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I have never found a tick on an Adirondack deer.
i found lots of them on deer that I've taken in the Catskills.
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Old 03-07-2017, 05:30 PM   #14
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Aren't deer ticks and the ticks that infest mice two different critters???
Jim
Not necessarily. Deer tick transmit Lyme, but any tick will bite any warm-blooded creature. We also have wood ticks, AKA dog ticks. It's my understanding that mice are the PRIMARY carriers of Lyme, but any mammal can carry as well. The mammals that are close to the ground, mice, chipmunks, squirrels, etc, are the best ones because they are right in the ticks habitat.

I believe the disease started in Deer mice.
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Old 03-07-2017, 06:38 PM   #15
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The deer I've shot the last two years in the Adirondacks have been loaded with ticks. Especially the one from Greenfield, but Greenfield has been horrible for years with ticks. Yet I have rarely seen one in the Hadley area when hunting,except on deer.
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Old 03-08-2017, 05:38 AM   #16
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The deer I've shot the last two years in the Adirondacks have been loaded with ticks. Especially the one from Greenfield, but Greenfield has been horrible for years with ticks. Yet I have rarely seen one in the Hadley area when hunting,except on deer.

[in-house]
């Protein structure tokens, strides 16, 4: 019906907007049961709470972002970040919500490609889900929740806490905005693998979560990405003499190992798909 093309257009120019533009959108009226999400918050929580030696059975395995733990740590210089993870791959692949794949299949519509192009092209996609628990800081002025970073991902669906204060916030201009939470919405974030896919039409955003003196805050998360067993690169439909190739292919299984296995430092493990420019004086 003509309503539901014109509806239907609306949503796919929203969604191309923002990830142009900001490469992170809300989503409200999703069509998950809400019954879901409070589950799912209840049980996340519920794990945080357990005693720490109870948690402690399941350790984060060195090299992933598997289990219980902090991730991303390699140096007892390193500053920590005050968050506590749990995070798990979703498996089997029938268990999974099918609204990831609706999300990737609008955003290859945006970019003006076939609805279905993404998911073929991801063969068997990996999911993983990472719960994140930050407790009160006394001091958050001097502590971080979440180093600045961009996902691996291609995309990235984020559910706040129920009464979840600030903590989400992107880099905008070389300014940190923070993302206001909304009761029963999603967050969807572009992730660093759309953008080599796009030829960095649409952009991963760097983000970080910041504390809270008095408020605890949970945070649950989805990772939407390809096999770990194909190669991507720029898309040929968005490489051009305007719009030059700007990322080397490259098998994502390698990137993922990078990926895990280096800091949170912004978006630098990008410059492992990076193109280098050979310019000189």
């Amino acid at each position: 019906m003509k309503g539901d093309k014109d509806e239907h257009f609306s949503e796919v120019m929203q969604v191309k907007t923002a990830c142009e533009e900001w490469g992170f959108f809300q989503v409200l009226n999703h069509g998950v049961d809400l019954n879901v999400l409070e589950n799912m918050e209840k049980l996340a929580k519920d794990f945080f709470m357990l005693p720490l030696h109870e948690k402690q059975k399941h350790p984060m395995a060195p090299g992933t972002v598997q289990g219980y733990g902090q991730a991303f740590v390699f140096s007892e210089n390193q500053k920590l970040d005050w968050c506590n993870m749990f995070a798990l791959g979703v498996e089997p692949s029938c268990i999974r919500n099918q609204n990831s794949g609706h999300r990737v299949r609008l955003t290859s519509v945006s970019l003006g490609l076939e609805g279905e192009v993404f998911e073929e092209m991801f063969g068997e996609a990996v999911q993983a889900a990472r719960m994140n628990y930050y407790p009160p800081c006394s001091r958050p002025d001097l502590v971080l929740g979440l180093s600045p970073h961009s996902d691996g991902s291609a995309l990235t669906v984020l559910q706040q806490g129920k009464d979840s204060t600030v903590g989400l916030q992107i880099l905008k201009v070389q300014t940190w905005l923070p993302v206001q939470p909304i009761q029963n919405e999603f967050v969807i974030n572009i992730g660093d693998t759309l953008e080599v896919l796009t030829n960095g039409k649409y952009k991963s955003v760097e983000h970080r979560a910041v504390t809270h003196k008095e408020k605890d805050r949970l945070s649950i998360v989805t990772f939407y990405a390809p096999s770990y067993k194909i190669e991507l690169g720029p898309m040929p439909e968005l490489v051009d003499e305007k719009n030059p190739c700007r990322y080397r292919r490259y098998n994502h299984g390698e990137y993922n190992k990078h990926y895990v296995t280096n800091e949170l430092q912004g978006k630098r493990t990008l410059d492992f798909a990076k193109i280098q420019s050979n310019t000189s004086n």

Same here. We hang them in my garage and the ticks start hitting the floor. These are bucks from around the Lake George region.
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Old 03-08-2017, 09:27 AM   #17
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ticks

More things to keep in mind:

1.) Deer ticks aren't the only tick that carries Lyme Disease.

2.)There other tick borne diseases of which we need to be concerned. Anaplasmosis is one of them. Here is a link with info from the
CDC

https://www.cdc.gov/anaplasmosis/symptoms/

3.) The number of ticks carrying multiple diseases is on the rise. So that little bloodsucking bugger you just found may be a mini cesspool of disease.
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Old 03-08-2017, 10:54 AM   #18
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Quote: